to stories, my mother's mother was standing on a bridge in distress
and said she could not afford to keep her baby. She was then taken
to Plant City Fla. by a man named J. V. King. I assume he was the
babies father. She was then adopted by a childless couple, the Glovers,
who were my grandparents as I knew them. I have always wondered
about these stories. Have done geneology research to no avail. My
children and I just want to know who we are. Thank you. - Sincerely,
Margaret Brown McDonald, November 02, 2016
Subject: Zephyr Tornado
I thought you might enjoy this story.
My grandmother who is now deceased, passed through Zephyr the afternoon
of the tornado. The family consisted of her, her mother and father,
and her three siblings. They were all in a covered wagon traveling
to Lampasas. She was 13 years old. They had stopped at an old abandoned
rock building to stay the night in Zephyr, but her mother (who was
1/2 Cherokee Indian) felt uneasy staying there with clouds building
up, so they went on toward Lampasas, and camped out about 5 miles
further down the road. The old building was leveled that night of
the storm. If they would have stayed there that night, they would
probably have all been killed. - Sincerely, Tommy Eaton, MarbleFalls,
December 20, 2006
Zephyr's 1909 Tornado
My great-grandparents, Annie Ola Gibbs Cloys and Millard Fillmore
Cloys were in the 1909 cyclone that hit Zephyr. As a child, my grandmother
(their daughter) had told me the story of how her father had come
home from a town meeting, and as he sat down to take off his shoes,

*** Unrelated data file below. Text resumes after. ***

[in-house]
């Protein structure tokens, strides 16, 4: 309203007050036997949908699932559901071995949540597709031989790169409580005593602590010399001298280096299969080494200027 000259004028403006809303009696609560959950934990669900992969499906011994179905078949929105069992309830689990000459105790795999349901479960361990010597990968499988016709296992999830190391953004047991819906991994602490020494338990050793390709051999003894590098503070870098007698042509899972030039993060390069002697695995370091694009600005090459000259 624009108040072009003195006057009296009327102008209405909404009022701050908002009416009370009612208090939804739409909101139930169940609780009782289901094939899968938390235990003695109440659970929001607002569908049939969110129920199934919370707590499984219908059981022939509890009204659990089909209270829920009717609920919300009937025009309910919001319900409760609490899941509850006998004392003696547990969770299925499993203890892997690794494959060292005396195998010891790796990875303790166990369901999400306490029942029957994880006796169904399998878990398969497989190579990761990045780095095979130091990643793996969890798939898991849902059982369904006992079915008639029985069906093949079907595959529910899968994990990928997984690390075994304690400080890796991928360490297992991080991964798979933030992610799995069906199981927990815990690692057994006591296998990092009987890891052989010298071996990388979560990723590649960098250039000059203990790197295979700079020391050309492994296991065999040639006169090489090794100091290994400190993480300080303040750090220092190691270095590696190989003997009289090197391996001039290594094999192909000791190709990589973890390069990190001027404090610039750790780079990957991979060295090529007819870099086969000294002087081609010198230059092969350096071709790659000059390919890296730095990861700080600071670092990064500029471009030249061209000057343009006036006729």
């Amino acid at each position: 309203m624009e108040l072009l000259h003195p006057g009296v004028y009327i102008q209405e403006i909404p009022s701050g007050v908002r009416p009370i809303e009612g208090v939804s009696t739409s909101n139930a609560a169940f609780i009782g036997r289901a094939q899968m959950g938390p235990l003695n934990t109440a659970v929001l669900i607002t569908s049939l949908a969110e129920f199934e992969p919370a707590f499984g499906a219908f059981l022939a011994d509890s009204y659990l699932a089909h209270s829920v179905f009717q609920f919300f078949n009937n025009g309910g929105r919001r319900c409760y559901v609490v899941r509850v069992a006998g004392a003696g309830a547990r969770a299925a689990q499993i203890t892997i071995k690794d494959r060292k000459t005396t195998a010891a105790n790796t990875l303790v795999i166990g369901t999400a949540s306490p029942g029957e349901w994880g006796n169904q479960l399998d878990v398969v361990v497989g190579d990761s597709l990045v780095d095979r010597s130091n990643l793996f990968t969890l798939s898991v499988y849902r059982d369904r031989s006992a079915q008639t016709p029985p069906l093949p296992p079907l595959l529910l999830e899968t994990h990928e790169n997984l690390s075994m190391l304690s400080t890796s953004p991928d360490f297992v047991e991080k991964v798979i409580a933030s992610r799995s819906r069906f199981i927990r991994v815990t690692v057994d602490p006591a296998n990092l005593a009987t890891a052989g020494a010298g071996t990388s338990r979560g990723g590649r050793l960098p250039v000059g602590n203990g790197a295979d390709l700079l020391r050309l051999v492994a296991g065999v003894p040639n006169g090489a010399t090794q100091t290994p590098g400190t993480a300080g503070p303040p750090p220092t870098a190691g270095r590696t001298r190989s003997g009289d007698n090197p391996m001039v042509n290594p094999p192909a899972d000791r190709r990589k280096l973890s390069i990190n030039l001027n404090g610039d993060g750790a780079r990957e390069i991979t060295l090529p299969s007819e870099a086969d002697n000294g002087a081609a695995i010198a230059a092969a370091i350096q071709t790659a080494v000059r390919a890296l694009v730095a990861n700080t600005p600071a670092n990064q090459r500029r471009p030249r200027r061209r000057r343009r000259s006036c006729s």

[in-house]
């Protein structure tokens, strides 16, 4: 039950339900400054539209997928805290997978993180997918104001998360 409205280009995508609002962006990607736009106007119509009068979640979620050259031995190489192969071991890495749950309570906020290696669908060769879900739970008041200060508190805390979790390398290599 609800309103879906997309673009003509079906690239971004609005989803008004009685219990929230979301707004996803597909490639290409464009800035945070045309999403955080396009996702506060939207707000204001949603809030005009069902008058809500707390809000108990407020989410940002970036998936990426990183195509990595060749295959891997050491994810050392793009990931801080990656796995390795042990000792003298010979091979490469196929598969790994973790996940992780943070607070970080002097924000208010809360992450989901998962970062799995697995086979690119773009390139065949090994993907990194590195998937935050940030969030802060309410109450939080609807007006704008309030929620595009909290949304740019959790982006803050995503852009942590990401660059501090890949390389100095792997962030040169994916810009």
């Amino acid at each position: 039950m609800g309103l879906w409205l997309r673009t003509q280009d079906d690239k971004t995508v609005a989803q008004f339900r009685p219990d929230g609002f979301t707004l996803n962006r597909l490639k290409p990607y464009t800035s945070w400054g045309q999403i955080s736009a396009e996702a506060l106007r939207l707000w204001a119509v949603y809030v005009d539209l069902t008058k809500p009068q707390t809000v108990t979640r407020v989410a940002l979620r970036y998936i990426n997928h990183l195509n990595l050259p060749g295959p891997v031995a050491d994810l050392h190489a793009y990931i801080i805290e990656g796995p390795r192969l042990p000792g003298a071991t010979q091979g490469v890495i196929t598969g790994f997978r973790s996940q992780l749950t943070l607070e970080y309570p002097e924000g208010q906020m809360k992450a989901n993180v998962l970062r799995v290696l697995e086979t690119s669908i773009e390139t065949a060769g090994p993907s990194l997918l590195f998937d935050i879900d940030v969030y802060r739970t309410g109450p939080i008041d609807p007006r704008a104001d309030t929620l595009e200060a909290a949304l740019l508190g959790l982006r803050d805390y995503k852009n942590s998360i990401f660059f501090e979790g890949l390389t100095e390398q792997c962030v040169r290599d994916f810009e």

the cyclone hit. The baby, Gibbs Cloys, age 2, was killed in the
cyclone, and is buried in Zephyr Cemetery. My great-grandfather
was seriously injured, and the family left there and came to Trinity
where they had family, and where I now live. He died a few days
after they got here, and is buried with the rest of our family here
in Trinity. After I became an adult, my husband and I went to Zephyr,
and I took pictures and did a rubbing on Gibbs Cloys' gravestone.
It made the story real that my grandmother had told me so long ago.
I would like to visit Zephyr again and learn more about its history.
- Kaye Thornton Henry, Trinity, Texas, October 14, 2006
providing pics of the town buildings and the bit of history on Zephyr,
TX. My husband's gt. grnadmother was born there 19 May 1893 and
named Ell Vance Cotten, dau. of W.B. Cotten. She married Percy Eugene
Bawcom 24 Dec. 1911 in Rising
Star, - my next town to look-up! Ell died 26 Jul. 1923 in Wichita
Falls, TX. from heart problems & is buried in Rose Mount Cemetery.
Such a short life, wasn't it? I copied your article on Zephyr to
add to my family history notebook. Thanks so much for placing this
article for all to see on your website. - Sonja Dodge Pampa, Texas,
July 31, 2006
Iron Bridge Picnics of Zephyr
My name is Shelly Smith. I'm from the little town of Zephyr. I graduated
from Zephyr High School in 2005. I would like to say most everything
you have on zephyr is correct. there is one place you forgot to
mention. This place is called Iron Bridge Road as my great grandma
(Zephyr grad 1929, still alive) has said that the iron bridge has
been a place of history that is where they used to go and have picnics.
Next time you're in Zephyr, the Iron Bridge would be a good place
to take some pictures, that is where the Class of 2005 took their
senior class picture. I just thought you would be interested in
this place. - Shelly Smith, March 02, 2006
Texas Escapes, in
its purpose to preserve historic, endangered and vanishing Texas,
asks that anyone wishing to share their local history and recent
or vintage/historic photos, please contact